By Jodie Lynn
Bullies - They Are Here To Stay!
Question: How should I tell my child to handle bullies?
I hear this question all the time, even for children as young as kindergarten age. As frustrating as it may seem, they're in every classroom, activity, church, camps, child care centers and neighborhoods. If I left anything out, they are there too.
Here is what NOT to do:
Don't advise your child to hit back. It could be more trouble than what it is worth. If you personally know that doing this, it might actually work, it's up to you. Many parents are now giving their permission for their child to hit back. This does put the school, parent, teacher, principal, camp director or whomever, in a pickle because all children who do hit back will be disciplined. If your child says, "My mom said to call her if you have any questions about me hitting back," this leaves the door wide open for setting up a bumpy ride with the facility, organization or parent. But, if you are willing to go that route and accept responsibility, then do whatever you think is best for your situation.
Don't talk directly to the bully yourself. It only makes matters worse.
Don't make light of a situation. Bullies always know when and when not to approach another child. Even if an adult doesn't see them, if your child says it happened, it probably did.
Don't think that just because a bully is only teasing with words that it does not count. It does. Emotional stress can do as much damage as getting hit -- maybe even more!
Don't look the other way. If you catch a bully in action, give a stern look to send a message that something will be done and/or make an indication to your child that now you understand what has been taking place. Go and report the incident right then and there.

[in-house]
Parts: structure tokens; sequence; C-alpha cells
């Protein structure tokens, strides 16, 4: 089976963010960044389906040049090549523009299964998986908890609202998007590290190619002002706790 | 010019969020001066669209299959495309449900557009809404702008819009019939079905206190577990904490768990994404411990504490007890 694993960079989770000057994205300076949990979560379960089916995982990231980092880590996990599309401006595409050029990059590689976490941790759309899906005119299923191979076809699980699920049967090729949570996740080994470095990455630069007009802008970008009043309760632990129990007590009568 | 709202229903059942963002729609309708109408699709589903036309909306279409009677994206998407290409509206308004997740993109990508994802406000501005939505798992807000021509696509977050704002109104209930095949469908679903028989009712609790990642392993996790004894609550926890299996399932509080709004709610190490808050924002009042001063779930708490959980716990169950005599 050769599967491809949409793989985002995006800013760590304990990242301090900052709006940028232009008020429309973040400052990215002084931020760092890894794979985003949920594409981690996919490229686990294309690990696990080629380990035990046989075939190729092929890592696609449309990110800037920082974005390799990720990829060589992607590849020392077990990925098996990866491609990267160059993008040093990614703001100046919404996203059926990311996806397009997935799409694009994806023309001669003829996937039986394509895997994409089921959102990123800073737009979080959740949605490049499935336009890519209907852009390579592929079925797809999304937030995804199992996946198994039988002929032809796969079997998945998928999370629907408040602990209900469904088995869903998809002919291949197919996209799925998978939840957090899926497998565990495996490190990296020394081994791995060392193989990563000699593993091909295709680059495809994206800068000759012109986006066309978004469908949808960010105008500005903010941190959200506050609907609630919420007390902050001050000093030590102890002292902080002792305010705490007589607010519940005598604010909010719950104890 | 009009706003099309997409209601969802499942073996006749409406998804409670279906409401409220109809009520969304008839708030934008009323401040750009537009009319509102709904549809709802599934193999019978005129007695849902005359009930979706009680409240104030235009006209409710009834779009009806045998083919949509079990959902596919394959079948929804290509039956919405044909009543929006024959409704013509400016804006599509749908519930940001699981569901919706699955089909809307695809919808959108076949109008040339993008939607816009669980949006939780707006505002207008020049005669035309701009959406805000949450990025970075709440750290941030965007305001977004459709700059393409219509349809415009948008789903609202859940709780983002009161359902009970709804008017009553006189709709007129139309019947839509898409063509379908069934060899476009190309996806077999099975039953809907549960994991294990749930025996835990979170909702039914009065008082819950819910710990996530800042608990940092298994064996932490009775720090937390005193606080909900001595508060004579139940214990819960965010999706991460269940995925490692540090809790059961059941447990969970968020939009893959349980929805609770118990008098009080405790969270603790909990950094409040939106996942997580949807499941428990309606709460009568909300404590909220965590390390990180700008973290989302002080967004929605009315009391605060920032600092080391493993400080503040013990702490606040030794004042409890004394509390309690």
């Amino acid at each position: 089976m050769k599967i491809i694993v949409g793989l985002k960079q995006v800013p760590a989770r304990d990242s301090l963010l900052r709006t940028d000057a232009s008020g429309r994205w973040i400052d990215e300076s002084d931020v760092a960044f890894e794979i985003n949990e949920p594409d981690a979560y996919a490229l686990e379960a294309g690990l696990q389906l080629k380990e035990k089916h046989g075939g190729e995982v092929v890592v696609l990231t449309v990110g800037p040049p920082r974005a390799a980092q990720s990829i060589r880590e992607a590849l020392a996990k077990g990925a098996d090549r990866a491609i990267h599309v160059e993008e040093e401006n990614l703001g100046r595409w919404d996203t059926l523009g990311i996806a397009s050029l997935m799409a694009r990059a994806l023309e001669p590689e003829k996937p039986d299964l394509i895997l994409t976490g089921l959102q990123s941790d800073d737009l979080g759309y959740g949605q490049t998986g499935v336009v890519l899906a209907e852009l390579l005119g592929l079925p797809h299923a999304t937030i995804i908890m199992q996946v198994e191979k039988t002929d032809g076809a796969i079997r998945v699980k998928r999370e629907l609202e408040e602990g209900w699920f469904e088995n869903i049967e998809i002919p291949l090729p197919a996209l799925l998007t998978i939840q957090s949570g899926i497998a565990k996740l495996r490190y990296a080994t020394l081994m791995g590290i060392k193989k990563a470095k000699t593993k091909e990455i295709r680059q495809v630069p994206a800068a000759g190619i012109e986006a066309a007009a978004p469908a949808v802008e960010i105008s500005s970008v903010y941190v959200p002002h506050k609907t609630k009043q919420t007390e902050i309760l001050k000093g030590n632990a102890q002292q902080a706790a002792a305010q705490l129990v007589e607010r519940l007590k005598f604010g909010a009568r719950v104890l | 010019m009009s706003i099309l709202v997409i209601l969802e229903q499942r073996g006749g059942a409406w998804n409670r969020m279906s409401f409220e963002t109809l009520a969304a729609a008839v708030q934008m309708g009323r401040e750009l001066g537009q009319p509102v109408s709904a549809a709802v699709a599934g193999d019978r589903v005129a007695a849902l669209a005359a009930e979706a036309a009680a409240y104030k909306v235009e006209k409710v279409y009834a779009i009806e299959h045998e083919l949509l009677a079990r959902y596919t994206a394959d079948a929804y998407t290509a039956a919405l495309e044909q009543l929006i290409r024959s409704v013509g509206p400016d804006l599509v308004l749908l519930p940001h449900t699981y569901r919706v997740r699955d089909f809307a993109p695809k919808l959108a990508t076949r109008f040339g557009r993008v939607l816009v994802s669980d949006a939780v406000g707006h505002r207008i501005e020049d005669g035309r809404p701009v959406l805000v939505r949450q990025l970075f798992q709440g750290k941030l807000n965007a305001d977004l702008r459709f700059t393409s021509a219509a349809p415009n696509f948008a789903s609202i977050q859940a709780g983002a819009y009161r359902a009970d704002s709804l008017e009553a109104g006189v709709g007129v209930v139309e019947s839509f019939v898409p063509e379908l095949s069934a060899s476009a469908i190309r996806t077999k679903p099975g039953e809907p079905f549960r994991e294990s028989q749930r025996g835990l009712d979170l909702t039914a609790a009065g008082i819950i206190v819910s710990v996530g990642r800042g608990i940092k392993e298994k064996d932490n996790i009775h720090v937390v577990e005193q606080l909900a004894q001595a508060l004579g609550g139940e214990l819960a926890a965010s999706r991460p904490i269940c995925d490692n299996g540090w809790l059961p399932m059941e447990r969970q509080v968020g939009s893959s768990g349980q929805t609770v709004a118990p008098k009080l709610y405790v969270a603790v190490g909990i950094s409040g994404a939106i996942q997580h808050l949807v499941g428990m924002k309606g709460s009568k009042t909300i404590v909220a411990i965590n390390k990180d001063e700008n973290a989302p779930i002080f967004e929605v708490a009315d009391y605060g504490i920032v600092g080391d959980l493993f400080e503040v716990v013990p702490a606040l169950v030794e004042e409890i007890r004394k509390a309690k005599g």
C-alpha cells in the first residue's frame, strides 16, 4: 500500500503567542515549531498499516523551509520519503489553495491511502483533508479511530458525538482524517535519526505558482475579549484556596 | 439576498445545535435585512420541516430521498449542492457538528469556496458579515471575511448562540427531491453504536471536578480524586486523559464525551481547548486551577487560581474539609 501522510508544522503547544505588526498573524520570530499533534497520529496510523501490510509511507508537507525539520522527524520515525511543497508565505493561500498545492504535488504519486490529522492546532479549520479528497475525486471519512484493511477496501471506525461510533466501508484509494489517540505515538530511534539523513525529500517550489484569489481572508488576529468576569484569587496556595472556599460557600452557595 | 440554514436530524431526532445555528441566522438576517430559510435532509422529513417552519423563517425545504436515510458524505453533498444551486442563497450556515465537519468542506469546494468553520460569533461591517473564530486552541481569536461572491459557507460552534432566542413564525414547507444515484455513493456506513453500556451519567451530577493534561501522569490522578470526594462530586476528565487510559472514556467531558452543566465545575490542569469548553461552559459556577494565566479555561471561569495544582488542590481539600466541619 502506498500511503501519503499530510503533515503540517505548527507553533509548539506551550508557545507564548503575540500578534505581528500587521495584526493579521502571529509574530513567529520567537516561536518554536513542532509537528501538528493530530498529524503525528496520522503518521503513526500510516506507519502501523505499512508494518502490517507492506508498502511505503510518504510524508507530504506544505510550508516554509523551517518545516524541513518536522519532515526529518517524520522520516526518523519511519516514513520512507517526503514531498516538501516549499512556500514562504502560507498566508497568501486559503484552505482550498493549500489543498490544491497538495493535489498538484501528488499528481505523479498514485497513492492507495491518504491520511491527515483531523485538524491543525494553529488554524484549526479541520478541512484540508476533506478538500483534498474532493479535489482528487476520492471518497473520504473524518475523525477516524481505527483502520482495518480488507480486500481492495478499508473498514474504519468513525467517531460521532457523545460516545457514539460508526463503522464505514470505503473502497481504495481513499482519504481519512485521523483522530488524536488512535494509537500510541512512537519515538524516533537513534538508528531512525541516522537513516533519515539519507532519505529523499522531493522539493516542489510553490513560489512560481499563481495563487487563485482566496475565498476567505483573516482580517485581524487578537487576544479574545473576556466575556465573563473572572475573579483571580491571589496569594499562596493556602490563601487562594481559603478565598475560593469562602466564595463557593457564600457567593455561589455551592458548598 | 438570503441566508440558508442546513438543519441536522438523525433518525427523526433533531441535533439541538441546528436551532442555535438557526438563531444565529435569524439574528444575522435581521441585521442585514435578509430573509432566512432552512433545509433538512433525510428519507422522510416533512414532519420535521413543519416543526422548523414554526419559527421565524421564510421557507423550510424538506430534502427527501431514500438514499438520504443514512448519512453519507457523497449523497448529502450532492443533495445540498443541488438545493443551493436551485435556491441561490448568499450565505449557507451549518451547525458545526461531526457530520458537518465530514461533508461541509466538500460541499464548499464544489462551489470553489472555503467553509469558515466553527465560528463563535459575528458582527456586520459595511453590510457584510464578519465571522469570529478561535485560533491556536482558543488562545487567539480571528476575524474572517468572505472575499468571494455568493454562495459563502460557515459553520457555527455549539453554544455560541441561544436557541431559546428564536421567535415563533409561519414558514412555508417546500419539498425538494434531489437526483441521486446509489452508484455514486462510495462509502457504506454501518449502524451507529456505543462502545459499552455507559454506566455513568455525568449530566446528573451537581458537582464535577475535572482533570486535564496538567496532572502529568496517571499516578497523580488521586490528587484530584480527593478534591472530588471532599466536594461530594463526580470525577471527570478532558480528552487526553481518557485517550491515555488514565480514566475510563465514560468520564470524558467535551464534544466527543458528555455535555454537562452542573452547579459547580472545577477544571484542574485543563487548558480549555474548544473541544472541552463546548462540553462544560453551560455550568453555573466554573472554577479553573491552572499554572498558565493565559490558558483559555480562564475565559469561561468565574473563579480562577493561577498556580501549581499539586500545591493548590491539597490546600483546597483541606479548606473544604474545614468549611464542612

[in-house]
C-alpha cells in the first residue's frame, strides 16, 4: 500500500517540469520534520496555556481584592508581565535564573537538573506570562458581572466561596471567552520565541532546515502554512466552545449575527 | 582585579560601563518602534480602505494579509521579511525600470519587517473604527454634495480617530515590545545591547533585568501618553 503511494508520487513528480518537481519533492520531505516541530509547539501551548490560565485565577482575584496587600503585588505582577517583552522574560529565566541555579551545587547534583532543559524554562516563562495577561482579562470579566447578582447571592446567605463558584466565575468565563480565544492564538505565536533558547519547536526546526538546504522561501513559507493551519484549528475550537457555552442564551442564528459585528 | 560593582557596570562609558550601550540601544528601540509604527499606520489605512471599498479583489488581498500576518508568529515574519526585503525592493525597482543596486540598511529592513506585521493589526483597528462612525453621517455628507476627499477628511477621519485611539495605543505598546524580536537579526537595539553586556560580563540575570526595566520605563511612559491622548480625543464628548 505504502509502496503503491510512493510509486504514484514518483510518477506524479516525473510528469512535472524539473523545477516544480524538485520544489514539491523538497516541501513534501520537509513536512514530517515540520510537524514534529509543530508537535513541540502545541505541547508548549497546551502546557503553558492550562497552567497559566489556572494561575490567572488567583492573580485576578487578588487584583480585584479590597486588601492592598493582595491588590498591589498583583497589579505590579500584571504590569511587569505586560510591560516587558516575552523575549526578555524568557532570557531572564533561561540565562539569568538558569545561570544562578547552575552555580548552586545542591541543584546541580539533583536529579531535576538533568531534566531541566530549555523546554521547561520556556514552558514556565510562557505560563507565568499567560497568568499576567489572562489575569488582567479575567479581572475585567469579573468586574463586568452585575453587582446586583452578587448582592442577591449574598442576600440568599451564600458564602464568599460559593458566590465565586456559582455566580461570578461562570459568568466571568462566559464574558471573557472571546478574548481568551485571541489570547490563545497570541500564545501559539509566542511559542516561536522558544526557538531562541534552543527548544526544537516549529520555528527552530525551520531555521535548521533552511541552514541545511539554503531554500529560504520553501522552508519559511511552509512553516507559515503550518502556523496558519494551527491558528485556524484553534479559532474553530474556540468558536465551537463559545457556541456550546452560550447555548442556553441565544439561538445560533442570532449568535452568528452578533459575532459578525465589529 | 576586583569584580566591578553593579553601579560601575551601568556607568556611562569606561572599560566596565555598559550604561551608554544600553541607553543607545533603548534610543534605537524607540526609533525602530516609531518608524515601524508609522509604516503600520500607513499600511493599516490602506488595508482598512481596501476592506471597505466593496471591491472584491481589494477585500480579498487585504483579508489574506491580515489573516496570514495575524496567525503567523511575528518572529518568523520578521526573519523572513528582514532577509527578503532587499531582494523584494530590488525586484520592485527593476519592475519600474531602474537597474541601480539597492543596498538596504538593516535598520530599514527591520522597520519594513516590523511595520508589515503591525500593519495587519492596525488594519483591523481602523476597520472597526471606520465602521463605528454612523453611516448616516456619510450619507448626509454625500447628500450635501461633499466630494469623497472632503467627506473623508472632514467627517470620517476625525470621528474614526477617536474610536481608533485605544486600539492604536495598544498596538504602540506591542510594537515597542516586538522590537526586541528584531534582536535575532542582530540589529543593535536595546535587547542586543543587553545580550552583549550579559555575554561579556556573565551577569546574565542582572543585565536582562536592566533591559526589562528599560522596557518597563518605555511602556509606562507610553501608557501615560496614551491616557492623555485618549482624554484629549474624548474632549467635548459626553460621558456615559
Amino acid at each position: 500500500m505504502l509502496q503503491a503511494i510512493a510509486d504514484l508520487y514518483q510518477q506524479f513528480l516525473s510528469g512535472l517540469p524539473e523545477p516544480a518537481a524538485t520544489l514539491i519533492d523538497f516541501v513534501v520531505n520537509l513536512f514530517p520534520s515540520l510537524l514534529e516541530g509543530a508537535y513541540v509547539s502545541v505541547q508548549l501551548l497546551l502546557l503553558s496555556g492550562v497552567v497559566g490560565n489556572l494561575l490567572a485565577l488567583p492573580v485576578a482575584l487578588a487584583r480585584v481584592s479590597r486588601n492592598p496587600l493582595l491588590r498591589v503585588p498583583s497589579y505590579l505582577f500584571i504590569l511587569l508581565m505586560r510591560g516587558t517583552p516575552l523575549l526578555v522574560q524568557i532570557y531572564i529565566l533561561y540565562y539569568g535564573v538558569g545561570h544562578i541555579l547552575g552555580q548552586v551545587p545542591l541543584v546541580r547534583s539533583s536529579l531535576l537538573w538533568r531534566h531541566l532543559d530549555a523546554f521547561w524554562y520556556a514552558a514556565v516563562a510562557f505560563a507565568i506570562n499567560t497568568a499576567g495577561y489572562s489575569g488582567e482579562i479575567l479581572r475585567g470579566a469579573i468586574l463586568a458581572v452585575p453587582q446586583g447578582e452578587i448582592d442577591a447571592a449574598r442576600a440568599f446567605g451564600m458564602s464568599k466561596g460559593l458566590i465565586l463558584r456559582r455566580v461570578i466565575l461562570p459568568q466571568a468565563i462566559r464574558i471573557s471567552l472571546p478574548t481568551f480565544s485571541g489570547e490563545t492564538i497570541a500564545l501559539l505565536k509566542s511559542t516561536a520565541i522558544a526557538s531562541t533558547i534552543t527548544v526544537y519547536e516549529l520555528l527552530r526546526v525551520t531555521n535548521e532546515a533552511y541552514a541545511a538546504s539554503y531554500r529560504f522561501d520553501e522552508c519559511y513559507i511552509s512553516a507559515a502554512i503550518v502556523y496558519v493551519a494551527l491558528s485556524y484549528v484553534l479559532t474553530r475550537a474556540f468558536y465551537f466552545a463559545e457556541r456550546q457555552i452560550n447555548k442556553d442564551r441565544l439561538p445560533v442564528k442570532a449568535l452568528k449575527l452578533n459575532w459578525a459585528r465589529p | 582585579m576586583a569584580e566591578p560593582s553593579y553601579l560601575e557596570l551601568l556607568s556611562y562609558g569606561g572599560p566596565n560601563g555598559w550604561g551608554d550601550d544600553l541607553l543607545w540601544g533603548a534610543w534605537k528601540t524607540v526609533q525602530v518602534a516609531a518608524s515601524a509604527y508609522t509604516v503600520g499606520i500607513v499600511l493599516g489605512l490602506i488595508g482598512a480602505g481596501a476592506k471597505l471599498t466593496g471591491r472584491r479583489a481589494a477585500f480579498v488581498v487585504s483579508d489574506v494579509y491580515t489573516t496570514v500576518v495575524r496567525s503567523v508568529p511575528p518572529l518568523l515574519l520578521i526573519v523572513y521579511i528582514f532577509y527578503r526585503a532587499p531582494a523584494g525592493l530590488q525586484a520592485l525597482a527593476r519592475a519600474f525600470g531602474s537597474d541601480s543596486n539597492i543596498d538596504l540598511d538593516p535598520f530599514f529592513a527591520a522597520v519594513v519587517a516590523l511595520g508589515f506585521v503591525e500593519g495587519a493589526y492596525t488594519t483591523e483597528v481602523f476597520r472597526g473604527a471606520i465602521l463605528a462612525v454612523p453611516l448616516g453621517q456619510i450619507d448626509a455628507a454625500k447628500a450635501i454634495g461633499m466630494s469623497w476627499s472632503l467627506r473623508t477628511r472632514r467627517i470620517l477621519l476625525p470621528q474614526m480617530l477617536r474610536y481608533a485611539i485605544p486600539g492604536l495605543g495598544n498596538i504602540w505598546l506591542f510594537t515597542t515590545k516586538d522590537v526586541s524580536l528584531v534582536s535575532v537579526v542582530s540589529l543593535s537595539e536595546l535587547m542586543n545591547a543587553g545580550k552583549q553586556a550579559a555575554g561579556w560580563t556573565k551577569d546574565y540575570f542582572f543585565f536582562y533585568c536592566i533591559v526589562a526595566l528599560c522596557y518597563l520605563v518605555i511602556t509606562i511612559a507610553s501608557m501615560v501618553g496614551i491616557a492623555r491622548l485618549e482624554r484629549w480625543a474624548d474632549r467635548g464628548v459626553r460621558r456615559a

If you have been notified that your child is the bully by the school, don't refuse to believe it. Talk directly to the person in charge and ask for help. Most kids who are a bully was once bullied...it can happen to anyone.
Here are some tips on what to do:
Do listen to what your child has to say.
Do teach your child to first use all measures of assistance and reason to stop the bullying behavior.
Do tell your child that It's a good idea to involve an authority figure: a parent, bus driver, teacher and so on, especially if the bullying involves physical assault.
Do enroll your child in a karate class to build self-esteem.
Do take taunting and hitting seriously. Unfortunately, bullies will always be around.
Because of this, you will want to talk about the best way to handle various situations.
Teach your child that it is not silly to voice his or her concerns.
When the occasion arises, talk and role-play with your child. Let your child be the bully during role play. Find out where and when the bullying is taking place. Who is around? What is happening? These questions will help you gather details and help your child shed some of the emotions he is feeling.
Signs that your child is being bullied:
Upset stomach before school or going to a specific activity or even outside to play.
Requests for more lunch money or an advance on their allowance but doesn't buy anything and is not saving it. (Some bullies have a pretty good thing going by collecting money in order for their word to stop picking on your child for the time being.) Don't think this doesn't happen and don't think as the child gets older the price of "freedom" won't go up. In middle school and high school it can get much worse and your child may be asking for money more frequently.
Inability to sleep at night.
Constant bickering with siblings or best friends.
Becomes easily frustrated with simple activities.
Begins to back talk.
Many schools as well as other facilities have implemented programs to help alleviate the stress and challenges that fighting, bullying and even intense "teasing" can cause students, teachers and parents. If your school, church, camp, childcare facility, or wherever the bullying is being done, doesn't have a program, ask for one.
Follow through with conversations you have had with the person in charge to let he/she know that you mean business and want a plan of action as soon as possible. Do it for not only your child but for all of the others as well.
If you have more questions on bullies, please feel free to sign up for my new ParentToParentChat newsletter on www.ParentToParent.com.
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